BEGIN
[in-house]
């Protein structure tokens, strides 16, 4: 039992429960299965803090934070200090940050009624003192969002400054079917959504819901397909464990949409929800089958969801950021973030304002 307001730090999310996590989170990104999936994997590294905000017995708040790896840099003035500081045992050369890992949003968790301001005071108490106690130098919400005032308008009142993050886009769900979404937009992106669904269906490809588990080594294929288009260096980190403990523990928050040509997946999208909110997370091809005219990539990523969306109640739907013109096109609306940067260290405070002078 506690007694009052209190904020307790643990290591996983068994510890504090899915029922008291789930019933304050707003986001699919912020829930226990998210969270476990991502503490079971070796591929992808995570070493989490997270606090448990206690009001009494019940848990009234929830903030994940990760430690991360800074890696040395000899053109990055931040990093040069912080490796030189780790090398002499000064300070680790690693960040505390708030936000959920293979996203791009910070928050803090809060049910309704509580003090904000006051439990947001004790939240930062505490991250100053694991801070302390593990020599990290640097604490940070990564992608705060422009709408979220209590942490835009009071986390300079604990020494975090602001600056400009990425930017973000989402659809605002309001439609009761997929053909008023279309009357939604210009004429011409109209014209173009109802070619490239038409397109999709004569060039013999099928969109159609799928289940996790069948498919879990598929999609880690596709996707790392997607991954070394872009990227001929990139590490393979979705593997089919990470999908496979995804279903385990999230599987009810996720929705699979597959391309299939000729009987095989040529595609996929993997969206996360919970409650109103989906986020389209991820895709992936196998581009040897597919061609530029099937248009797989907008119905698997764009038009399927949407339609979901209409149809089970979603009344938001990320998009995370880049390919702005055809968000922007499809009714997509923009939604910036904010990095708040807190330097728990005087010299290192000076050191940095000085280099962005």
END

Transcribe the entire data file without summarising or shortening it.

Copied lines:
[in-house]
């Protein structure tokens, strides 16, 4: 039992429960299965803090934070200090940050009624003192969002400054079917959504819901397909464990949409929800089958969801950021973030304002 307001730090999310996590989170990104999936994997590294905000017995708040790896840099003035500081045992050369890992949003968790301001005071108490106690130098919400005032308008009142993050886009769900979404937009992106669904269906490809588990080594294929288009260096980190403990523990928050040509997946999208909110997370091809005219990539990523969306109640739907013109096109609306940067260290405070002078 506690007694009052209190904020307790643990290591996983068994510890504090899915029922008291789930019933304050707003986001699919912020829930226990998210969270476990991502503490079971070796591929992808995570070493989490997270606090448990206690009001009494019940848990009234929830903030994940990760430690991360800074890696040395000899053109990055931040990093040069912080490796030189780790090398002499000064300070680790690693960040505390708030936000959920293979996203791009910070928050803090809060049910309704509580003090904000006051439990947001004790939240930062505490991250100053694991801070302390593990020599990290640097604490940070990564992608705060422009709408979220209590942490835009009071986390300079604990020494975090602001600056400009990425930017973000989402659809605002309001439609009761997929053909008023279309009357939604210009004429011409109209014209173009109802070619490239038409397109999709004569060039013999099928969109159609799928289940996790069948498919879990598929999609880690596709996707790392997607991954070394872009990227001929990139590490393979979705593997089919990470999908496979995804279903385990999230599987009810996720929705699979597959391309299939000729009987095989040529595609996929993997969206996360919970409650109103989906986020389209991820895709992936196998581009040897597919061609530029099937248009797989907008119905698997764009038009399927949407339609979901209409149809089970979603009344938001990320998009995370880049390919702005055809968000922007499809009714997509923009939604910036904010990095708040807190330097728990005087010299290192000076050191940095000085280099962005």